You know, 9/11 for as tragic--it was this tragic thing, and it was like there was so much suffering, and there was so much all that. But it very quickly became a political tool, and it very quickly became like, okay, how do we use this to further an agenda that we've had? You know, like the invasion of Iraq and the removal of Saddam, you know, and just the whole--


MR. MANDVI: --War on Terror that just had been--now it just gave--it suddenly became this thing where it--and it continues to be, I think, to this day, Islamophobia and all that. It's still a tool.

MR. THAROOR: There was a kind of moment, I would say, in mid to late aughts where you, especially on "The Daily Show," were one of the more prominent, if I can say, brown men on television kind of working through the stuff that you're just talking about right now in your segments and in your monologues and in your jokes. Can you talk a bit about how you processed Islamophobia and the political moment in your work?

MR. MANDVI: Well, I mean, I was very fortunate in that I came to "The Daily Show" in 2006, and we were in Iraq at the time, the United States was, and it was definitely a time when I suddenly had this platform and this opportunity to talk about things that I didn't even know that I wanted to talk about. I came to "The Daily Show" because I'm an actor and a comedian, and I came to it that way and then suddenly realized, oh, this is a place for me to talk about some of this stuff. And I luckily had writers and producers and people at "The Daily Show" who I was able to work with in terms of putting these pieces together and sometimes--and that they felt the same way. I think they sort of realized like, oh, we have Aasif who is a Muslim, an American, brown person, you know, who can sit on that fence between cultures and sort of talk about what it is--what this is from the perspective of being an insider and an outsider at the same time.

So it definitely was transformative for me because I got to talk about things and also educate myself a great deal about what was going on in the world. I think you had to at that time--


MR. MANDVI: --just know what was going on in the world because--especially as a brown person because you were just bombarded with, well, why should we not believe that every Muslim is harboring hatred towards America? You know, like that was a very common sentiment, a common sort of fear, a common belief, you know, and you had to, like, be able to answer that.

So it was a way for me also to do that using comedy and using satire as a way to talk about it, which I felt was really powerful because a lot of--you know, when I first got on "The Daily Show," especially those years 2006, 2007, 2008, like before Obama came into power and--it was that time when there was no representation of the sort of, quote/unquote, "Muslim voice" on television other than just the terrorists or, you know, the evil bad guy or whatever. There was no representative of that perspective or anything, and so when I came along on "The Daily Show," I think a lot of brown people were like, "Yes, somebody who looks like me and is sort of talking about this from the perspective of, like, where I'm looking at it from," you know, because at that time, I think all of us, it was like we were being asked to make--to allay Americans' fears, but we were terrified. You know, I was like, "Why don't you make me less afraid, you know? Tell me that you're not going to like just go bomb every brown person living on this world now," you know, and that's what it felt like at that time, especially like which is now, you know, shock and awe across the world.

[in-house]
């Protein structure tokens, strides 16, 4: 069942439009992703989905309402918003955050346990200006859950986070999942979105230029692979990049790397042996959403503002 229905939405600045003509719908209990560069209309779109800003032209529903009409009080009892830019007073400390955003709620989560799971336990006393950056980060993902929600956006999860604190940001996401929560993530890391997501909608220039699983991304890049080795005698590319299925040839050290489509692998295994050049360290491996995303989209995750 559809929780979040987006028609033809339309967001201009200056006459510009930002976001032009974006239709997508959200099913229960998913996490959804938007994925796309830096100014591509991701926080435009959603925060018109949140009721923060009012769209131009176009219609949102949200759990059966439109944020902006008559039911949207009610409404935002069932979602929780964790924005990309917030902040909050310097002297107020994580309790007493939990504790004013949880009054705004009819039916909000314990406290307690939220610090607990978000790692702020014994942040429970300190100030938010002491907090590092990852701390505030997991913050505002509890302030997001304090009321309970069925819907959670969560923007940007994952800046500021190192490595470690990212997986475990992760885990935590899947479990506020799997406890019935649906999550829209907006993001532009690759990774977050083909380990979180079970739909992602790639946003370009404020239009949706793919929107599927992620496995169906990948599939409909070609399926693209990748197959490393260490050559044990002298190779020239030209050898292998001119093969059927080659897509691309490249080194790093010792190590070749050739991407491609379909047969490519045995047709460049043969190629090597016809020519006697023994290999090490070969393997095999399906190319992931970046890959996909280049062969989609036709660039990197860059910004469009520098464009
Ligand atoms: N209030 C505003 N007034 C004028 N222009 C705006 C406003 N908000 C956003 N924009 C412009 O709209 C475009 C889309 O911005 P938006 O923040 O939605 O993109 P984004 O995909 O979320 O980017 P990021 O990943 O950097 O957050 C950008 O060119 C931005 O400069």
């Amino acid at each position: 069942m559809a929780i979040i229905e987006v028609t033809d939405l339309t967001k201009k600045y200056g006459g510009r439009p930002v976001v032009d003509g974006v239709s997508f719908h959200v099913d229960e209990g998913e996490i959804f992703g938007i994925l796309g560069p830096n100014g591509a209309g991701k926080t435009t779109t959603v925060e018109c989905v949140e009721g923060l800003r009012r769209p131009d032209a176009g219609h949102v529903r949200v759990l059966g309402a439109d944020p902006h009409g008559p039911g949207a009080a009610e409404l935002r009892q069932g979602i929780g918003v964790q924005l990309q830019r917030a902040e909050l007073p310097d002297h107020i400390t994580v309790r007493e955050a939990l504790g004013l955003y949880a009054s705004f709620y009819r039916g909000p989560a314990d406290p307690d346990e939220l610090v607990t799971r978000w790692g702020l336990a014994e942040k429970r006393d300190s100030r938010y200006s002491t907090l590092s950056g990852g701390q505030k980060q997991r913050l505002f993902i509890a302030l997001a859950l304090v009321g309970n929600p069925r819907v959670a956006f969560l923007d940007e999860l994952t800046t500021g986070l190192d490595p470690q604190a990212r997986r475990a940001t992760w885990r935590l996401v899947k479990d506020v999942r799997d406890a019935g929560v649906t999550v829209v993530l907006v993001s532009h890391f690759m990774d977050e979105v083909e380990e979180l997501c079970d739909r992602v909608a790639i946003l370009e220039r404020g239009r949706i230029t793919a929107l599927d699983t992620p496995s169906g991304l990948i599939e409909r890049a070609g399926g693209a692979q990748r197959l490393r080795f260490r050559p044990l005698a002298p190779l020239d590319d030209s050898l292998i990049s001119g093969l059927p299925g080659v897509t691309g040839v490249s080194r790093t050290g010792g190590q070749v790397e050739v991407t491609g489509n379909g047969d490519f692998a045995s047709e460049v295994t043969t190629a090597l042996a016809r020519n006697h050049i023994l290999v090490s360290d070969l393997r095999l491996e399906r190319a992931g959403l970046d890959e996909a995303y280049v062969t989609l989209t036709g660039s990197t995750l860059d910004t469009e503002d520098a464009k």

MR. THAROOR: Great. And this gets me to another question, I think. I'm curious what do you think 20 years since 9/11. Where do you think we are in that arc in terms of how Muslim Americans have to feel or do feel in the society here and are made to feel? I mean, I was quite stunned by this multiyear Pew Research poll that found that essentially more Americans believe now that Islam is a more inherently violent religion than other religions than they did six months after 9/11. So, I mean, that tells a different kind of story.

MR. MANDVI: Yeah. And I think, you know, it's been up and down. I think that--you know, I think Islam gets--again, like I said, it gets used as a political football, you know. Trump came along and suddenly--you know, we had a few years. You know, even when Obama came along, everyone was like, "Well, he might be a Muslim," you know, the people. I was like, "Really?" You know, that was sort of like considered like his--you know, in the negative slot against him that he might be Muslim, and then you had Trump come along and fan those flames of fear again. And it's just used when it's convenient to enact policy and to shift blame, right? It's like, oh, if we cannot criticize--if we cannot see the flaws in our own society and our own government and we can make it about Muslims and immigrants and, you know, those people from the outside who are coming in and so--and Trump was a master of that, right? He basically just shifted the narrative and said, "Well, if any problems you have, you can blame Muslims, Mexicans, you know, progressives, whatever." It all sort of got lumped into this kind of thing where Muslims suddenly became, you know, the reason that--you know, worry about that. Let's keep our focus, people, and worry about the things and don't look at the man behind the mirror--behind the curtain over here, you know, and so it is--it is that.